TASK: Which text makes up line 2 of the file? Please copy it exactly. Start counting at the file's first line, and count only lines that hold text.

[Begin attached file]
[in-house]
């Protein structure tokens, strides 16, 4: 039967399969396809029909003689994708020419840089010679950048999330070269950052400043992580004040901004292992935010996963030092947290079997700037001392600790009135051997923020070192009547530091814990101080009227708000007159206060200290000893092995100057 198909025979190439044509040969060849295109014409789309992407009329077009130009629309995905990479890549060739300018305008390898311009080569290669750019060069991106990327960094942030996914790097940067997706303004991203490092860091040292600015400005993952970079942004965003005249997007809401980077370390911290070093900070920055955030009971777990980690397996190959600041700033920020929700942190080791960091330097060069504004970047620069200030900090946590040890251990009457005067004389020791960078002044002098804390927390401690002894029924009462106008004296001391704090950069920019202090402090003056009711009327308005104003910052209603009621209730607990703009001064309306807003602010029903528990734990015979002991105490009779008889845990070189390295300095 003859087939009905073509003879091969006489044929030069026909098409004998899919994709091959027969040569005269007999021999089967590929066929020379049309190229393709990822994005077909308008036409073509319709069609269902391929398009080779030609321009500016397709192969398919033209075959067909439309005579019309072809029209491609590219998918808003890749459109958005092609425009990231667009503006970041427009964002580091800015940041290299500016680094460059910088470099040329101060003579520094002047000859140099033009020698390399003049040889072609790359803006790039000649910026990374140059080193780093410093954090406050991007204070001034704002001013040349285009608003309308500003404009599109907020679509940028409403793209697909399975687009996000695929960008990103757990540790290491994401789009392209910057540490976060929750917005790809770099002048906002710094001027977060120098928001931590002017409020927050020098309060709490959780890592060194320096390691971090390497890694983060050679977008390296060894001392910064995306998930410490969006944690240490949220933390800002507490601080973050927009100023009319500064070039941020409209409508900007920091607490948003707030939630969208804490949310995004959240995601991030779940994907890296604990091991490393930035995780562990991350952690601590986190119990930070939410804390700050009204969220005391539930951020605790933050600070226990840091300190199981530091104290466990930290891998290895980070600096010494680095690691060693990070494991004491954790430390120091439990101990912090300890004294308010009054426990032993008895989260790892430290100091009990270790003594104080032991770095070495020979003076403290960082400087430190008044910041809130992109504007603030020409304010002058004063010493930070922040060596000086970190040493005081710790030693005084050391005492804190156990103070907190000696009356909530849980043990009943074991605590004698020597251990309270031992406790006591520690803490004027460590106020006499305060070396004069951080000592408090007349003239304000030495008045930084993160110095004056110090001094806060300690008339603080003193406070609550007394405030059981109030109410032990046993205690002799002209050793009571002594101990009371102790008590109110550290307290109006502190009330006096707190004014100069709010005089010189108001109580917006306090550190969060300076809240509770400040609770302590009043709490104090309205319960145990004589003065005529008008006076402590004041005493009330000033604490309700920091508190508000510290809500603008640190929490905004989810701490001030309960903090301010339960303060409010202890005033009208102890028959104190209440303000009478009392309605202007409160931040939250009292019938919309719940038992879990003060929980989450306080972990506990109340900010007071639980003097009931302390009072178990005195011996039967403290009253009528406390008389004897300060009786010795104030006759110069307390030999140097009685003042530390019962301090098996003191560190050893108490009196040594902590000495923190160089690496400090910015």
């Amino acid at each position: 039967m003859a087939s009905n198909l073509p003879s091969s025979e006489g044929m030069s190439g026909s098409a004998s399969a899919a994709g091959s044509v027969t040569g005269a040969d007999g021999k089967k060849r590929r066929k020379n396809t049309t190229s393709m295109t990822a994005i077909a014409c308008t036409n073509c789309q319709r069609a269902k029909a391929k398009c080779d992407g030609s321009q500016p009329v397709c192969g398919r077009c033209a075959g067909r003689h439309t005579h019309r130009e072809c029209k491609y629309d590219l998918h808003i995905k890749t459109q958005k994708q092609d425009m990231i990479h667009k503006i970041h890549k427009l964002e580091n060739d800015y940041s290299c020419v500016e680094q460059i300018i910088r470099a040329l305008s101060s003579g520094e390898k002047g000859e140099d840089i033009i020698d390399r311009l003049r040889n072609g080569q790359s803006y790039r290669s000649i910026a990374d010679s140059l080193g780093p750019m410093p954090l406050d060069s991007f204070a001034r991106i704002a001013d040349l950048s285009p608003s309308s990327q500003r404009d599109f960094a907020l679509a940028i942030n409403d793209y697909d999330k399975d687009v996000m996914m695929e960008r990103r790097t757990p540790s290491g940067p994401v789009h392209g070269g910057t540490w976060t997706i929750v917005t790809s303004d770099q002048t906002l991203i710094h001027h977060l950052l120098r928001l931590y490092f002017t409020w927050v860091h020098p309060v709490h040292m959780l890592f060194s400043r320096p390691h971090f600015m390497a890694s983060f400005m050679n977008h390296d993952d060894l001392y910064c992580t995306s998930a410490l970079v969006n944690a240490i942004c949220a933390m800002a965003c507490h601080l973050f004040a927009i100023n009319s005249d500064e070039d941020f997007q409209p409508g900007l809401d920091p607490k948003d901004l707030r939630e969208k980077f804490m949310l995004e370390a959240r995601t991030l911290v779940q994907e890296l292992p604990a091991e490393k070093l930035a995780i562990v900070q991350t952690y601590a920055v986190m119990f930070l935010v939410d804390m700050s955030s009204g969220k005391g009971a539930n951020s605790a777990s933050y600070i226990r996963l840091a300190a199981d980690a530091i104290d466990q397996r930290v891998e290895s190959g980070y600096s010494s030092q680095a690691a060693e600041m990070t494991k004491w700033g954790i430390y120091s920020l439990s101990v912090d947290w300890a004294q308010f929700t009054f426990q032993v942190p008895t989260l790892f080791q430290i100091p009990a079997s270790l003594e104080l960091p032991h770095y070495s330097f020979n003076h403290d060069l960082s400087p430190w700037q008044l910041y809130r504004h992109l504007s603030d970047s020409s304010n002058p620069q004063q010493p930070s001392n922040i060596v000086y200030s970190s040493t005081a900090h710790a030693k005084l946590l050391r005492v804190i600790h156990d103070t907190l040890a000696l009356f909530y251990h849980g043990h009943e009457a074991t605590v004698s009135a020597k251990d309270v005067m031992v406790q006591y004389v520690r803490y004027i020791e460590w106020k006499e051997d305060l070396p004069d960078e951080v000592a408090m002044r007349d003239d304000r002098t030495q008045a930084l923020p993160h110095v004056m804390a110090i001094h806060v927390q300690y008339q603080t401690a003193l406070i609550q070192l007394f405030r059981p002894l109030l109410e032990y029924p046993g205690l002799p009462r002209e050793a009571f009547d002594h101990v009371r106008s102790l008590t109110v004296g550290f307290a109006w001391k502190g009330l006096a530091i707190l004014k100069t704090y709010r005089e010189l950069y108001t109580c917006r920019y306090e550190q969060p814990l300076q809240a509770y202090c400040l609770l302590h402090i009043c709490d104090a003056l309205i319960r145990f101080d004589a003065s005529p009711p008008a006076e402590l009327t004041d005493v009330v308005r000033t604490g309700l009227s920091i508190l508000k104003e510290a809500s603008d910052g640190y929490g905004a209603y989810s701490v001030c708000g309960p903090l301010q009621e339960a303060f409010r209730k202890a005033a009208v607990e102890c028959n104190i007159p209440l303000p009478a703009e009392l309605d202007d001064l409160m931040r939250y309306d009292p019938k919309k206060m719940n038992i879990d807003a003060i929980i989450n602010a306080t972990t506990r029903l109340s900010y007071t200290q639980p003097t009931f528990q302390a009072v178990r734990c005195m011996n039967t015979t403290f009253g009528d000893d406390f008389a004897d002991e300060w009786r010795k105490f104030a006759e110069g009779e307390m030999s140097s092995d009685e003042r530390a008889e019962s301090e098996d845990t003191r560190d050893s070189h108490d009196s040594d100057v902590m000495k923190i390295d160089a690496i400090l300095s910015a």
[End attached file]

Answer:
């Protein structure tokens, strides 16, 4: 039967399969396809029909003689994708020419840089010679950048999330070269950052400043992580004040901004292992935010996963030092947290079997700037001392600790009135051997923020070192009547530091814990101080009227708000007159206060200290000893092995100057 198909025979190439044509040969060849295109014409789309992407009329077009130009629309995905990479890549060739300018305008390898311009080569290669750019060069991106990327960094942030996914790097940067997706303004991203490092860091040292600015400005993952970079942004965003005249997007809401980077370390911290070093900070920055955030009971777990980690397996190959600041700033920020929700942190080791960091330097060069504004970047620069200030900090946590040890251990009457005067004389020791960078002044002098804390927390401690002894029924009462106008004296001391704090950069920019202090402090003056009711009327308005104003910052209603009621209730607990703009001064309306807003602010029903528990734990015979002991105490009779008889845990070189390295300095 003859087939009905073509003879091969006489044929030069026909098409004998899919994709091959027969040569005269007999021999089967590929066929020379049309190229393709990822994005077909308008036409073509319709069609269902391929398009080779030609321009500016397709192969398919033209075959067909439309005579019309072809029209491609590219998918808003890749459109958005092609425009990231667009503006970041427009964002580091800015940041290299500016680094460059910088470099040329101060003579520094002047000859140099033009020698390399003049040889072609790359803006790039000649910026990374140059080193780093410093954090406050991007204070001034704002001013040349285009608003309308500003404009599109907020679509940028409403793209697909399975687009996000695929960008990103757990540790290491994401789009392209910057540490976060929750917005790809770099002048906002710094001027977060120098928001931590002017409020927050020098309060709490959780890592060194320096390691971090390497890694983060050679977008390296060894001392910064995306998930410490969006944690240490949220933390800002507490601080973050927009100023009319500064070039941020409209409508900007920091607490948003707030939630969208804490949310995004959240995601991030779940994907890296604990091991490393930035995780562990991350952690601590986190119990930070939410804390700050009204969220005391539930951020605790933050600070226990840091300190199981530091104290466990930290891998290895980070600096010494680095690691060693990070494991004491954790430390120091439990101990912090300890004294308010009054426990032993008895989260790892430290100091009990270790003594104080032991770095070495020979003076403290960082400087430190008044910041809130992109504007603030020409304010002058004063010493930070922040060596000086970190040493005081710790030693005084050391005492804190156990103070907190000696009356909530849980043990009943074991605590004698020597251990309270031992406790006591520690803490004027460590106020006499305060070396004069951080000592408090007349003239304000030495008045930084993160110095004056110090001094806060300690008339603080003193406070609550007394405030059981109030109410032990046993205690002799002209050793009571002594101990009371102790008590109110550290307290109006502190009330006096707190004014100069709010005089010189108001109580917006306090550190969060300076809240509770400040609770302590009043709490104090309205319960145990004589003065005529008008006076402590004041005493009330000033604490309700920091508190508000510290809500603008640190929490905004989810701490001030309960903090301010339960303060409010202890005033009208102890028959104190209440303000009478009392309605202007409160931040939250009292019938919309719940038992879990003060929980989450306080972990506990109340900010007071639980003097009931302390009072178990005195011996039967403290009253009528406390008389004897300060009786010795104030006759110069307390030999140097009685003042530390019962301090098996003191560190050893108490009196040594902590000495923190160089690496400090910015």